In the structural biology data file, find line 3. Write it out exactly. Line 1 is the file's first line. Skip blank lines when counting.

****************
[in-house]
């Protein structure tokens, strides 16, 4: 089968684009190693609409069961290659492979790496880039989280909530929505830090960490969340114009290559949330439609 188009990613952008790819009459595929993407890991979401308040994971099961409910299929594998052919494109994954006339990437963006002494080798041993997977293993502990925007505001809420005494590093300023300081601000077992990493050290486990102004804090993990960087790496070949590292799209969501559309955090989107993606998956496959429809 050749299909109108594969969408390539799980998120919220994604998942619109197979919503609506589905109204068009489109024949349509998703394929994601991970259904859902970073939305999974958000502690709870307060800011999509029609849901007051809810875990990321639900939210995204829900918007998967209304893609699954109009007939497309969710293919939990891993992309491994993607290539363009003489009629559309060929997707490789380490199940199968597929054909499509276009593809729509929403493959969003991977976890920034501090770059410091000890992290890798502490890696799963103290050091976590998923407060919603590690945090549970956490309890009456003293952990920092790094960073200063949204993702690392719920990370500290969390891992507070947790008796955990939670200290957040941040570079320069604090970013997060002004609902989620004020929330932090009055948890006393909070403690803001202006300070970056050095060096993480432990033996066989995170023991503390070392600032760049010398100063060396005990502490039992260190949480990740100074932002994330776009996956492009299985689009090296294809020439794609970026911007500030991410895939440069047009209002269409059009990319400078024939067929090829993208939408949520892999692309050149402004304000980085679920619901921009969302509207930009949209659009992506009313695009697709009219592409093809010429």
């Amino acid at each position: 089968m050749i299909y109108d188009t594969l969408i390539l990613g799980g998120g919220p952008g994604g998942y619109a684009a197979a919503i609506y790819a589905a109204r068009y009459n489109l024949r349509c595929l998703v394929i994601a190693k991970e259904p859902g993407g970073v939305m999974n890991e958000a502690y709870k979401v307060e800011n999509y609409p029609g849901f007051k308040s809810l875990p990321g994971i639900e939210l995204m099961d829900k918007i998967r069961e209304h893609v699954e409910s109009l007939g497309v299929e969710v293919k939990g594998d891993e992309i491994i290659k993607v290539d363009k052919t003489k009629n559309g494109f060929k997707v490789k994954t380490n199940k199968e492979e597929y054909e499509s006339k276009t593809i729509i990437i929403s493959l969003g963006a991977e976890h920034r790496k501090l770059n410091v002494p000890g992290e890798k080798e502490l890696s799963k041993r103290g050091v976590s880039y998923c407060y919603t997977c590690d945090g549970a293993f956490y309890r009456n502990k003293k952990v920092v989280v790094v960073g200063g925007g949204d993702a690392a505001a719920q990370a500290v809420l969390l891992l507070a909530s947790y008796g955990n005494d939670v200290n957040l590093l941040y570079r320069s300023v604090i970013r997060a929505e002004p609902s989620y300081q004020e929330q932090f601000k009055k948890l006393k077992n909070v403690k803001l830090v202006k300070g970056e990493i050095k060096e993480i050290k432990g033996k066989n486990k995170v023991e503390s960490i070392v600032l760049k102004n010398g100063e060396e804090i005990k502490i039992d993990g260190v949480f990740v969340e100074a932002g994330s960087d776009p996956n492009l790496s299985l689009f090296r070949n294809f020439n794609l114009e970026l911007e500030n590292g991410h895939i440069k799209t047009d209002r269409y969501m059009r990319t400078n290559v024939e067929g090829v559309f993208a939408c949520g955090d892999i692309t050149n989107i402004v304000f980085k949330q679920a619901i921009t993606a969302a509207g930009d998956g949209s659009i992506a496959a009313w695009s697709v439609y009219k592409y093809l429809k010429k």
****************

């Amino acid at each position: 089968m050749i299909y109108d188009t594969l969408i390539l990613g799980g998120g919220p952008g994604g998942y619109a684009a197979a919503i609506y790819a589905a109204r068009y009459n489109l024949r349509c595929l998703v394929i994601a190693k991970e259904p859902g993407g970073v939305m999974n890991e958000a502690y709870k979401v307060e800011n999509y609409p029609g849901f007051k308040s809810l875990p990321g994971i639900e939210l995204m099961d829900k918007i998967r069961e209304h893609v699954e409910s109009l007939g497309v299929e969710v293919k939990g594998d891993e992309i491994i290659k993607v290539d363009k052919t003489k009629n559309g494109f060929k997707v490789k994954t380490n199940k199968e492979e597929y054909e499509s006339k276009t593809i729509i990437i929403s493959l969003g963006a991977e976890h920034r790496k501090l770059n410091v002494p000890g992290e890798k080798e502490l890696s799963k041993r103290g050091v976590s880039y998923c407060y919603t997977c590690d945090g549970a293993f956490y309890r009456n502990k003293k952990v920092v989280v790094v960073g200063g925007g949204d993702a690392a505001a719920q990370a500290v809420l969390l891992l507070a909530s947790y008796g955990n005494d939670v200290n957040l590093l941040y570079r320069s300023v604090i970013r997060a929505e002004p609902s989620y300081q004020e929330q932090f601000k009055k948890l006393k077992n909070v403690k803001l830090v202006k300070g970056e990493i050095k060096e993480i050290k432990g033996k066989n486990k995170v023991e503390s960490i070392v600032l760049k102004n010398g100063e060396e804090i005990k502490i039992d993990g260190v949480f990740v969340e100074a932002g994330s960087d776009p996956n492009l790496s299985l689009f090296r070949n294809f020439n794609l114009e970026l911007e500030n590292g991410h895939i440069k799209t047009d209002r269409y969501m059009r990319t400078n290559v024939e067929g090829v559309f993208a939408c949520g955090d892999i692309t050149n989107i402004v304000f980085k949330q679920a619901i921009t993606a969302a509207g930009d998956g949209s659009i992506a496959a009313w695009s697709v439609y009219k592409y093809l429809k010429k």